In their study, [Agarwala and Shenoy] assume a box with a large number of lattice sites arranged randomly. Each site can host electrons in one of several energy levels, and electrons can hop between neighboring sites. The authors tuned parameters, such as the lattice density and the spacing of energy levels, and found that the modeled materials could exhibit symmetry-protected surface currents in certain cases. The results suggest that topological insulators could be made by creating glasses with strong spin-orbit coupling or by randomly placing atoms of other elements inside a normal insulator.
The possibility of topological phases in a completely random system opens up several avenues both from experimental and theoretical perspectives. Our results suggest some new routes to the laboratory realization of topological phases. First, two dimensional systems can be made by choosing an insulating surface on which suitable [atoms or molecules] with appropriate orbitals are deposited at random (note that this process will require far less control than conventional layered materials). The electronic states of these motifs will then [interact in a certain way] to produce the required topological phase. Second is the possibility of creating three dimensional systems starting from a suitable large band gap trivial insulator. The idea then is to place “impurity atoms”, again with suitable orbitals and “friendly” chemistry with the host… The [interaction] of the impurity orbitals would again produce a topological insulating state in the impurity bands under favourable conditions.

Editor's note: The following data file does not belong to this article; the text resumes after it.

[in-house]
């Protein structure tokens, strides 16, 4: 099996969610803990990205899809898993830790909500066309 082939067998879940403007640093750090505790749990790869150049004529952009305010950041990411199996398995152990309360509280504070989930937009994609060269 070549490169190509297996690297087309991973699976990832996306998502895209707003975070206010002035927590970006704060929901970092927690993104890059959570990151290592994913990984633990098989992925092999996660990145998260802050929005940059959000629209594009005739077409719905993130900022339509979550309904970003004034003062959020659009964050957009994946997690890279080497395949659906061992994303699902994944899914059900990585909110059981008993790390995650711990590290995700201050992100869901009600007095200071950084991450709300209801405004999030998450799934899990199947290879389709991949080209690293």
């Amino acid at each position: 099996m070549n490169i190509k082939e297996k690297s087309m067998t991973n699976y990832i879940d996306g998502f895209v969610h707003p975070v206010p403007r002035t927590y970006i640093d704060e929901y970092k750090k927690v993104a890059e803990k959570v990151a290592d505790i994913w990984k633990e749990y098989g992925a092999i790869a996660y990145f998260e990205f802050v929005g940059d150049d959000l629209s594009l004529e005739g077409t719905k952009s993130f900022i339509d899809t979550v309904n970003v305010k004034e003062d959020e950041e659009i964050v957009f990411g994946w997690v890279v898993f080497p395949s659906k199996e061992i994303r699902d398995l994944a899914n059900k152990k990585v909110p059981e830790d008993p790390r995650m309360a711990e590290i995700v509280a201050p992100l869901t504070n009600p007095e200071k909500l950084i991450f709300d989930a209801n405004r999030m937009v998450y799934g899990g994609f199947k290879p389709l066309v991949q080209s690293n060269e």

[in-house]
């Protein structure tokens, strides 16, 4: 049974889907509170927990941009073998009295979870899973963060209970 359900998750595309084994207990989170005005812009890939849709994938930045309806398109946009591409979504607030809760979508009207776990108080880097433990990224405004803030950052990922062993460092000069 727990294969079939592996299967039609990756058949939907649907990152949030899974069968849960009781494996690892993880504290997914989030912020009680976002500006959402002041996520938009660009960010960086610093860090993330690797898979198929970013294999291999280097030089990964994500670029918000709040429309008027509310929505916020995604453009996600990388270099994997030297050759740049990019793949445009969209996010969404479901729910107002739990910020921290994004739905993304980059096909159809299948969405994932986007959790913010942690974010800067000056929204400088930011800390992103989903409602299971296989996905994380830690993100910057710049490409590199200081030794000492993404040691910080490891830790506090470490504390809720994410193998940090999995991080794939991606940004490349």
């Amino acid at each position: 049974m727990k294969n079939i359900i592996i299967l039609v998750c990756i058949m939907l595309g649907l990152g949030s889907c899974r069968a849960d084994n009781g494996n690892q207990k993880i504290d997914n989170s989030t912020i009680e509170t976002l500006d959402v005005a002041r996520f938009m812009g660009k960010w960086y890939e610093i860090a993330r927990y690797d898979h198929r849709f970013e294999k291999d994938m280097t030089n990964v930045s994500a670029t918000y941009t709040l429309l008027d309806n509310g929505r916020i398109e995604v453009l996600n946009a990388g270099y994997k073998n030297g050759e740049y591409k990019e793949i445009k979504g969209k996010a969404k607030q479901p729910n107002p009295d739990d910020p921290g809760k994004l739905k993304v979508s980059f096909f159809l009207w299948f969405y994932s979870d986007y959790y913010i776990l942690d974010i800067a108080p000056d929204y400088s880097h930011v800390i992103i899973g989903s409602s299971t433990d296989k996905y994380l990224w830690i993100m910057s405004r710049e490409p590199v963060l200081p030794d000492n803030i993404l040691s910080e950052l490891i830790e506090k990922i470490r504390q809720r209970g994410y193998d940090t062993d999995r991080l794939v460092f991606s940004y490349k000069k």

Agarwala/Shenoy also suggest that “In realistic systems the temperature scales over which one will see the topological physics … may be low”, although this is not unusual. However, they don’t suggest which amorphous materials could be suitable topological insulators.
Thanks to penflip.com and its nonexistent autosave function, I had to write the first half of this article twice. Not the sort of thing I can forgive easily, less so since I’m loving everything else about it.